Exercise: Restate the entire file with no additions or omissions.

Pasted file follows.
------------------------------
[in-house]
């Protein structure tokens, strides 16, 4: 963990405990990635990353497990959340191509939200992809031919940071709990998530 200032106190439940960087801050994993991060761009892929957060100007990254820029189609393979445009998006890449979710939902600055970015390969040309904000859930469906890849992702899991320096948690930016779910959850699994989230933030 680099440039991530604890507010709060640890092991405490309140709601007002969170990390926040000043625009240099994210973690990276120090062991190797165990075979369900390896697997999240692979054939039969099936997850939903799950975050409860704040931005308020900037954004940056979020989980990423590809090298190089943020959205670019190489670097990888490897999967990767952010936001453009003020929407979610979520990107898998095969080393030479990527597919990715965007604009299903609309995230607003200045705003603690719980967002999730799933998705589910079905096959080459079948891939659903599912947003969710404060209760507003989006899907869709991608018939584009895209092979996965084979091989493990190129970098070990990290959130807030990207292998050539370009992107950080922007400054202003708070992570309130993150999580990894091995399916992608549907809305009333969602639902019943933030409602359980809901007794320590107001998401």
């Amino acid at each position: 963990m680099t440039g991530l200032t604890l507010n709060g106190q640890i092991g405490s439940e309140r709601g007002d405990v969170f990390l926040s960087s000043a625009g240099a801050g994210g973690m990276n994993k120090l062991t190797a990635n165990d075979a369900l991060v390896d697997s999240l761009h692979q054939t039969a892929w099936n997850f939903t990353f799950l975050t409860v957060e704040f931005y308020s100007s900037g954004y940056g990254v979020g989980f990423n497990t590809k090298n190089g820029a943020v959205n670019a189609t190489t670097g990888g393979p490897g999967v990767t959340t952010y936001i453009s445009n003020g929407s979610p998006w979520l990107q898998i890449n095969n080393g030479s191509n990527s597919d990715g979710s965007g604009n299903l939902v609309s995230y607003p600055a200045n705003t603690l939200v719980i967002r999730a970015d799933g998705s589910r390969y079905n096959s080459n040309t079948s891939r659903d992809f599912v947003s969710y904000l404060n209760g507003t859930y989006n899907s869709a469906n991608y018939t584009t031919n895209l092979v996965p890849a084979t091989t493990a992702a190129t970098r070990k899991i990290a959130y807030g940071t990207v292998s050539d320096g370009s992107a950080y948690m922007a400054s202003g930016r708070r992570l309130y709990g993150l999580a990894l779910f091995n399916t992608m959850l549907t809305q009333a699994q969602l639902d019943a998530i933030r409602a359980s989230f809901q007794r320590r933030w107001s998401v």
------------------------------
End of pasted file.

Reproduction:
[in-house]
């Protein structure tokens, strides 16, 4: 963990405990990635990353497990959340191509939200992809031919940071709990998530 200032106190439940960087801050994993991060761009892929957060100007990254820029189609393979445009998006890449979710939902600055970015390969040309904000859930469906890849992702899991320096948690930016779910959850699994989230933030 680099440039991530604890507010709060640890092991405490309140709601007002969170990390926040000043625009240099994210973690990276120090062991190797165990075979369900390896697997999240692979054939039969099936997850939903799950975050409860704040931005308020900037954004940056979020989980990423590809090298190089943020959205670019190489670097990888490897999967990767952010936001453009003020929407979610979520990107898998095969080393030479990527597919990715965007604009299903609309995230607003200045705003603690719980967002999730799933998705589910079905096959080459079948891939659903599912947003969710404060209760507003989006899907869709991608018939584009895209092979996965084979091989493990190129970098070990990290959130807030990207292998050539370009992107950080922007400054202003708070992570309130993150999580990894091995399916992608549907809305009333969602639902019943933030409602359980809901007794320590107001998401």
């Amino acid at each position: 963990m680099t440039g991530l200032t604890l507010n709060g106190q640890i092991g405490s439940e309140r709601g007002d405990v969170f990390l926040s960087s000043a625009g240099a801050g994210g973690m990276n994993k120090l062991t190797a990635n165990d075979a369900l991060v390896d697997s999240l761009h692979q054939t039969a892929w099936n997850f939903t990353f799950l975050t409860v957060e704040f931005y308020s100007s900037g954004y940056g990254v979020g989980f990423n497990t590809k090298n190089g820029a943020v959205n670019a189609t190489t670097g990888g393979p490897g999967v990767t959340t952010y936001i453009s445009n003020g929407s979610p998006w979520l990107q898998i890449n095969n080393g030479s191509n990527s597919d990715g979710s965007g604009n299903l939902v609309s995230y607003p600055a200045n705003t603690l939200v719980i967002r999730a970015d799933g998705s589910r390969y079905n096959s080459n040309t079948s891939r659903d992809f599912v947003s969710y904000l404060n209760g507003t859930y989006n899907s869709a469906n991608y018939t584009t031919n895209l092979v996965p890849a084979t091989t493990a992702a190129t970098r070990k899991i990290a959130y807030g940071t990207v292998s050539d320096g370009s992107a950080y948690m922007a400054s202003g930016r708070r992570l309130y709990g993150l999580a990894l779910f091995n399916t992608m959850l549907t809305q009333a699994q969602l639902d019943a998530i933030r409602a359980s989230f809901q007794r320590r933030w107001s998401v």